We use econometric techniques to consider whether the statistical association between drinking and blood pressure among men may be due, in part, to the constitutional hypothesis. The constitutional hypothesis holds that the same unobserved genetic or personality factors that affect blood pressure will affect the amount of alcohol consumed. Our sample is restricted to men because most investigations for women have revealed a weak to nonexistent positive, and sometimes a negative, association. Data are drawn from the National Health and Nutrition Examination Survey, 1971-1975. The econometric technique requires fitting three equations using two-stage least squares or multiple regressions. The first equation explains how much people drink. The second and third equations explain fluctuations in systolic and diastolic blood pressures using information on the predicted values of the drinking variable from the first equation. Our results suggest that, after accounting for unobserved constitutional factors as well as other observed covariates such as obesity, salt intake, schooling and so on, the strength of the statistical association between high blood pressure and heavy drinking in men drops only slightly by 8% (diastolic) and 23% (systolic). Thus, a strong statistically significant result remains after removing the unobserved variables bias.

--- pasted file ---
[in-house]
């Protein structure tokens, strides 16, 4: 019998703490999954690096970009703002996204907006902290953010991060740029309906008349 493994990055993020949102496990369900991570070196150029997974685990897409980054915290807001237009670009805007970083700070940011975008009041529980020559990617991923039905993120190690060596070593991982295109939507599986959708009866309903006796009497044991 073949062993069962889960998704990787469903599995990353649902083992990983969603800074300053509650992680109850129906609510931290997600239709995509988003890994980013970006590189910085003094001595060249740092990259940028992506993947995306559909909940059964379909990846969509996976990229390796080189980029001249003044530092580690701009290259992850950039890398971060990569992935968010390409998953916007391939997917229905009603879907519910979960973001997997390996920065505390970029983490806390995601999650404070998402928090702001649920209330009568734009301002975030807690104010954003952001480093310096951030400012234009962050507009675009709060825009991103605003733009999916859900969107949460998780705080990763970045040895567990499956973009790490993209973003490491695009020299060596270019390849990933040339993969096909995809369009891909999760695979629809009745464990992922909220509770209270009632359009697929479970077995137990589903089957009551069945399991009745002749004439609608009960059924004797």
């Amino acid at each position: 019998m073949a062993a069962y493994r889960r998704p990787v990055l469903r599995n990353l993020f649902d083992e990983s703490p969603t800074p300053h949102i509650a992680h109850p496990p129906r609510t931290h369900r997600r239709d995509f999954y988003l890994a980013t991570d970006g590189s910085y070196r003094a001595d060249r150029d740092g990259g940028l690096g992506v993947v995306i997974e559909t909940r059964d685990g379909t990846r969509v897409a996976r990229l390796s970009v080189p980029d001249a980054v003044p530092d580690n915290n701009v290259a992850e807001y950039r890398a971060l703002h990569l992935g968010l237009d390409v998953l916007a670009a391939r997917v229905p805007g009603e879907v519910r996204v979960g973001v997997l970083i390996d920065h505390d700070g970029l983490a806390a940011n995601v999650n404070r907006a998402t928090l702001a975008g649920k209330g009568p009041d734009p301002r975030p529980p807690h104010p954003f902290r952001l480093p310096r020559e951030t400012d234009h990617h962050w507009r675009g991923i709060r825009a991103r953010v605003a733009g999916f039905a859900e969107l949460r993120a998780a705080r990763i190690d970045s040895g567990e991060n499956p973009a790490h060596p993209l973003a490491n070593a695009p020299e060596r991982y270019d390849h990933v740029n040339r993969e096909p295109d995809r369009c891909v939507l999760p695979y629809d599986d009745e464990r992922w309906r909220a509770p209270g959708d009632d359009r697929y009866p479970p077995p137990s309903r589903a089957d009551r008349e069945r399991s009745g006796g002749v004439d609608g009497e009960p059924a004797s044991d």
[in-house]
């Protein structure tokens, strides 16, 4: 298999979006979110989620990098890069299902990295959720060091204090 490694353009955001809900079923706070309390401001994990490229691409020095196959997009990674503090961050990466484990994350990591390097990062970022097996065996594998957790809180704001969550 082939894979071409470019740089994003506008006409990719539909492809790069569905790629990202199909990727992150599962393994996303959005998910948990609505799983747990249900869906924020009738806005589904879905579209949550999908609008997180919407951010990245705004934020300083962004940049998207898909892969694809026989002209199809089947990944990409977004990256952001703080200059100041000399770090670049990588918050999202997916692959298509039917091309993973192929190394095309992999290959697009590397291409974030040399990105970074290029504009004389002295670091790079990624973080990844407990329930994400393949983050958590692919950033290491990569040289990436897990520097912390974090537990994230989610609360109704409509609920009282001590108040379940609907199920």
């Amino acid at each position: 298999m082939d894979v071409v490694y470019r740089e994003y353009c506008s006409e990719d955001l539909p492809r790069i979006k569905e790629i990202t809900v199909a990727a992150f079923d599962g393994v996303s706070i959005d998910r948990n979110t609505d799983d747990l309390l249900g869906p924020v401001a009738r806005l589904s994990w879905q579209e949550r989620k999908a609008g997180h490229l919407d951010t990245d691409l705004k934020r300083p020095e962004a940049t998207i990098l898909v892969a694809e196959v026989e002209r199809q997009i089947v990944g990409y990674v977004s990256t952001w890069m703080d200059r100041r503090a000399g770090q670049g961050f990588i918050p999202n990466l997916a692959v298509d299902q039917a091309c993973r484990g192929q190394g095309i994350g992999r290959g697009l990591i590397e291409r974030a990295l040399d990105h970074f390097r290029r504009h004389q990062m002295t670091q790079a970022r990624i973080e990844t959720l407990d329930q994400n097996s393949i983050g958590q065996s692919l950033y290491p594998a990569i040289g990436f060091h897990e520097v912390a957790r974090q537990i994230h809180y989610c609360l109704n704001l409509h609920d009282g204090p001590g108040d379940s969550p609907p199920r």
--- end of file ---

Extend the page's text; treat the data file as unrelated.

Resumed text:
|Original language||English (US)|
|Number of pages||10|
|Journal||Journal of Studies on Alcohol|
|State||Published - 1993|
ASJC Scopus subject areas
- Medicine (miscellaneous)